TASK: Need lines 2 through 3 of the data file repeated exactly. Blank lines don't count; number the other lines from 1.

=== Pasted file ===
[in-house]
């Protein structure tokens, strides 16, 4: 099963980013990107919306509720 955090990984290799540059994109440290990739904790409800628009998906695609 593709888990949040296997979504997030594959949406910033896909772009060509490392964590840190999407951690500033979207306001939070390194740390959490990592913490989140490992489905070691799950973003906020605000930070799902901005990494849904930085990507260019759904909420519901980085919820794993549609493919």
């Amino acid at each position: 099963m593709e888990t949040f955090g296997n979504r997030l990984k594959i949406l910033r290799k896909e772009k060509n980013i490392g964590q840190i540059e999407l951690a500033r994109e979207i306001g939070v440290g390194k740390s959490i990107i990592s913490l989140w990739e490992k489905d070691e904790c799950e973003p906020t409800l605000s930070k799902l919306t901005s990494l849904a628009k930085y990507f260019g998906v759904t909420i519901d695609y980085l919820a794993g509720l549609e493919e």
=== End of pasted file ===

């Protein structure tokens, strides 16, 4: 099963980013990107919306509720 955090990984290799540059994109440290990739904790409800628009998906695609 593709888990949040296997979504997030594959949406910033896909772009060509490392964590840190999407951690500033979207306001939070390194740390959490990592913490989140490992489905070691799950973003906020605000930070799902901005990494849904930085990507260019759904909420519901980085919820794993549609493919």
């Amino acid at each position: 099963m593709e888990t949040f955090g296997n979504r997030l990984k594959i949406l910033r290799k896909e772009k060509n980013i490392g964590q840190i540059e999407l951690a500033r994109e979207i306001g939070v440290g390194k740390s959490i990107i990592s913490l989140w990739e490992k489905d070691e904790c799950e973003p906020t409800l605000s930070k799902l919306t901005s990494l849904a628009k930085y990507f260019g998906v759904t909420i519901d695609y980085l919820a794993g509720l549609e493919e």